Country Post: Rural Postal Service In Canada 1880 To 1945
Chantal Amyot and John Willis
Canadian Museum of Civilization
The postal service has done more than is evident to affect the settlement of Canada. If a small town had a post office (and the choice of town depended on financial, political, and geographical factors), it was almost sure to thrive. The post office, often situated in a store or land office, was the federal government in far flung parts of the country, and had an important role to play. This presence was typified in larger towns by buildings situated in the centre of town, and built in the distinctively solid Fuller style, named after the Chief Architect of the department of Public Works at the end of the nineteenth century.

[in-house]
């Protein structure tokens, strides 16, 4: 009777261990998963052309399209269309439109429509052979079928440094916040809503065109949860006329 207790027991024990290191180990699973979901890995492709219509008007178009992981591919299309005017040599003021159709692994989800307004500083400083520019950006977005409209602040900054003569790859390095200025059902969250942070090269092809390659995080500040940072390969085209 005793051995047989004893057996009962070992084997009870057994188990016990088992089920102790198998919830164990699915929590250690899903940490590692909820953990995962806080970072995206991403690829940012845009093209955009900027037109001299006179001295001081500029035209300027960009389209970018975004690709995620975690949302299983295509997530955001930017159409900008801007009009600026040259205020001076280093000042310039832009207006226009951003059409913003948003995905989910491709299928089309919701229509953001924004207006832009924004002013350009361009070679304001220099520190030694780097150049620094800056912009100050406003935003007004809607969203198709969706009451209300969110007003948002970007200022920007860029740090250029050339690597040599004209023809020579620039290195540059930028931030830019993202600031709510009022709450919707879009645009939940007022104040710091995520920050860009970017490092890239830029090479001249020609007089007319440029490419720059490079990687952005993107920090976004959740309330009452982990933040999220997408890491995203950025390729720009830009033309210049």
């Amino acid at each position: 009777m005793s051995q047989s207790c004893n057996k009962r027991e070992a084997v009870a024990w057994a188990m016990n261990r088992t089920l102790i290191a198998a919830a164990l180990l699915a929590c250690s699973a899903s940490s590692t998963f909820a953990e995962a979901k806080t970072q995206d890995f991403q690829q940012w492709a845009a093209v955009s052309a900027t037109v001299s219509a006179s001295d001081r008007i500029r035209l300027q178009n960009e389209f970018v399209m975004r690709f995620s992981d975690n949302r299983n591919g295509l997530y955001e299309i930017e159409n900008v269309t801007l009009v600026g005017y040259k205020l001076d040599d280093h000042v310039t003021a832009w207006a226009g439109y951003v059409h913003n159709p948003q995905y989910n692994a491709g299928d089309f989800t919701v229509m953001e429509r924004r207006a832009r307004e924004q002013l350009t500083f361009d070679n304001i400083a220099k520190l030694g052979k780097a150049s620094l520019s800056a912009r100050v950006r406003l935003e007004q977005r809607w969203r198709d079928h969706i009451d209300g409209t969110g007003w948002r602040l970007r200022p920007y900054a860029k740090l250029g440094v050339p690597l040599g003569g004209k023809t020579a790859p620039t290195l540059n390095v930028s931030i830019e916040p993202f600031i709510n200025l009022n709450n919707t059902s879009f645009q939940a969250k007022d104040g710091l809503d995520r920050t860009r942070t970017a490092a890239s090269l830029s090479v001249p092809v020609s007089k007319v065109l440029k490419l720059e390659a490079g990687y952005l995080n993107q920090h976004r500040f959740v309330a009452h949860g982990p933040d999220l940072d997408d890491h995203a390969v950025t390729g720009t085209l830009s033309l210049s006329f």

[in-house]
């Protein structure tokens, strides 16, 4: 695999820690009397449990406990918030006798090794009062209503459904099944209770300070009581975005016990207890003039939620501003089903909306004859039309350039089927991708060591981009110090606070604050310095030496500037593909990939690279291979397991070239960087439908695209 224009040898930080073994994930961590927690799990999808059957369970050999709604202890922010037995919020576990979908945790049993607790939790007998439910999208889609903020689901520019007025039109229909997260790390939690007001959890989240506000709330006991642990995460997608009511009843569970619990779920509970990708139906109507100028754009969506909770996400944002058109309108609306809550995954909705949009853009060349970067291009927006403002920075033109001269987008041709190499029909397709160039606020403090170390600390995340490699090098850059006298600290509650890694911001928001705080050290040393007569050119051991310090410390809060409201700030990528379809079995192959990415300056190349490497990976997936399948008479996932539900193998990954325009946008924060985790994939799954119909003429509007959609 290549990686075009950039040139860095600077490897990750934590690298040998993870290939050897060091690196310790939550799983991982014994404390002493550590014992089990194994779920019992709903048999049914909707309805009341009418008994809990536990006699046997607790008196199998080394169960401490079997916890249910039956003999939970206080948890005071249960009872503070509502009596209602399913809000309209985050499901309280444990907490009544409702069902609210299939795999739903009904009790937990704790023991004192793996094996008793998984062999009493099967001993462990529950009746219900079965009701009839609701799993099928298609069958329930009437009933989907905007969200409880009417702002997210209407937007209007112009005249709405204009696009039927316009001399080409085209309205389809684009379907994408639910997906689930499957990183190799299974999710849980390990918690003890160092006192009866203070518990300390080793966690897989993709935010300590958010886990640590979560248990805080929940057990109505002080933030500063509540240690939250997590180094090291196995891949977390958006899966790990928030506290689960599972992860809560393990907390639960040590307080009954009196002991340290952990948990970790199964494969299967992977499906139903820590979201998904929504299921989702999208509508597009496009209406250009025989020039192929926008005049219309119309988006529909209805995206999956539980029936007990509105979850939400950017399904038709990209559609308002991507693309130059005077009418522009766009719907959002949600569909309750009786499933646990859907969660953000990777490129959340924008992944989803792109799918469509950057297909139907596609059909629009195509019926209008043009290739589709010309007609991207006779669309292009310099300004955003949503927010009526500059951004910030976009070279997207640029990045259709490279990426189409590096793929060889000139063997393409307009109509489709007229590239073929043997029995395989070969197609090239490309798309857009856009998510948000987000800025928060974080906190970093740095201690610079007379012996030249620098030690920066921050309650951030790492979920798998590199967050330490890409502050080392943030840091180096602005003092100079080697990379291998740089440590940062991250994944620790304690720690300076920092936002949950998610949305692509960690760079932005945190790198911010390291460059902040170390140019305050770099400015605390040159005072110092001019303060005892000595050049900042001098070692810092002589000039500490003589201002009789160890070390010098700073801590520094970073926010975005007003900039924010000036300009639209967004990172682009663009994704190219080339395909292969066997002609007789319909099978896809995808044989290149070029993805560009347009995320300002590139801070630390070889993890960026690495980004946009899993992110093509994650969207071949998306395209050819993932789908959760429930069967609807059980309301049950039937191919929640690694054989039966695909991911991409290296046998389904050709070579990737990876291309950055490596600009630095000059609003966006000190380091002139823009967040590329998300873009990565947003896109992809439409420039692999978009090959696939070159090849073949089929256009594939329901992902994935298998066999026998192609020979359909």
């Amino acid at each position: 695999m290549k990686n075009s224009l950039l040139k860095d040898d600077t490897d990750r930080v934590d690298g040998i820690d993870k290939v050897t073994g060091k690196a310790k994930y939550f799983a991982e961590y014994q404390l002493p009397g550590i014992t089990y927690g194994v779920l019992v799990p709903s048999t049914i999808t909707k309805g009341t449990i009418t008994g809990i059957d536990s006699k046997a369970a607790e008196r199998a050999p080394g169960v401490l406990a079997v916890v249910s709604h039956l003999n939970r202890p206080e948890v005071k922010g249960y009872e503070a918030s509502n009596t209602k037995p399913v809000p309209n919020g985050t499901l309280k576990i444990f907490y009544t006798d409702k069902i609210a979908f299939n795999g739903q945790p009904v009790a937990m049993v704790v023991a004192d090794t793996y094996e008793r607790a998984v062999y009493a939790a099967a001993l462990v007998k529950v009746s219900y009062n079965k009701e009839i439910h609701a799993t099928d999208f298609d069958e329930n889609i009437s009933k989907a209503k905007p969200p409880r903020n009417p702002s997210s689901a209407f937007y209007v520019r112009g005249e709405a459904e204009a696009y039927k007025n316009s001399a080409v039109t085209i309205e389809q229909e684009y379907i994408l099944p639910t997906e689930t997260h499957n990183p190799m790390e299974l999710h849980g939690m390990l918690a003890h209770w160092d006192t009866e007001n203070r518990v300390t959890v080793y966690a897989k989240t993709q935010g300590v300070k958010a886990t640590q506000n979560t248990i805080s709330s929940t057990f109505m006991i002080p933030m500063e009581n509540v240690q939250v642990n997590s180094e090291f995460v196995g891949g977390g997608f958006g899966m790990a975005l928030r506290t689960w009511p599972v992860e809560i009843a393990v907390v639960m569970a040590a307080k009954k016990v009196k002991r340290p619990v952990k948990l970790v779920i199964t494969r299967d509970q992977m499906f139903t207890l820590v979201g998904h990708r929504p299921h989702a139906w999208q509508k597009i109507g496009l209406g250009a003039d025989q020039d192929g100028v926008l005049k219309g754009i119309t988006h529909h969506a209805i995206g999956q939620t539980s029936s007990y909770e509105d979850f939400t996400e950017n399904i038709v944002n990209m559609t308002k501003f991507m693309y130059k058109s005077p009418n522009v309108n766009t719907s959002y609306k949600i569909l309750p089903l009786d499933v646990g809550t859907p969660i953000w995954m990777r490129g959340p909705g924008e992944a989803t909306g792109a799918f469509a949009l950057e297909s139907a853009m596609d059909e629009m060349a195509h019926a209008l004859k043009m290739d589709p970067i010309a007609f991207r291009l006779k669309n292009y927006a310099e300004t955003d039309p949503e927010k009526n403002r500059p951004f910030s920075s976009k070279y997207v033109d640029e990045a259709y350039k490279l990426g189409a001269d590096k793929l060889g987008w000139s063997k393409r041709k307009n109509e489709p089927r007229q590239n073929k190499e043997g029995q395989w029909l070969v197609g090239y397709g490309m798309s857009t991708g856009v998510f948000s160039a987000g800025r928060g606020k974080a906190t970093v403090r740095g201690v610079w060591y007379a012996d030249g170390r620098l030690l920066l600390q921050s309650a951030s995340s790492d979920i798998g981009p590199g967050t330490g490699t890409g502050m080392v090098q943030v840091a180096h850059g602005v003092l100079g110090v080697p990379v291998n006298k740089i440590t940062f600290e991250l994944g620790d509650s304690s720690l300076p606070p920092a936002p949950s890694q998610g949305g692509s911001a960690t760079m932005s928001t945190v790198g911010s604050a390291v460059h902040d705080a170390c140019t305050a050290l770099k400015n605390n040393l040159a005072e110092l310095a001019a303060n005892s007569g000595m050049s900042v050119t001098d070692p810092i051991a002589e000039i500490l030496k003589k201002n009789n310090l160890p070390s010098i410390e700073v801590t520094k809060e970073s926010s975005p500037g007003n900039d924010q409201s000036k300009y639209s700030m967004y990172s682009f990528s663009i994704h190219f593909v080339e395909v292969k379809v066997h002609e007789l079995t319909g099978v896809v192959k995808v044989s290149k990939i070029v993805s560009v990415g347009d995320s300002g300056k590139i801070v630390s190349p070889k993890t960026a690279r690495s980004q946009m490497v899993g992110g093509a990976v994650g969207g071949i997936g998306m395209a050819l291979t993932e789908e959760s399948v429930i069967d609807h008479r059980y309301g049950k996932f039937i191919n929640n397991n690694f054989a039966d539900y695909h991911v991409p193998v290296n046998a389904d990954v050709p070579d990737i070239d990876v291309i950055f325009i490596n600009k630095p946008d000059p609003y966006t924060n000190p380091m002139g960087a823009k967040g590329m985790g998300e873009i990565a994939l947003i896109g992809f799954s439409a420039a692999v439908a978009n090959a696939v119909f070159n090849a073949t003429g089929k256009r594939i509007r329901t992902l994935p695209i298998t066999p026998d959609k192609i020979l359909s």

This well-researched and amply illustrated book explores such issues as the postman’s role in his community, his duties, the impact of mail-order catalogues on rural life, and the Post Office savings bank, which lasted as late as the 1960s. mRb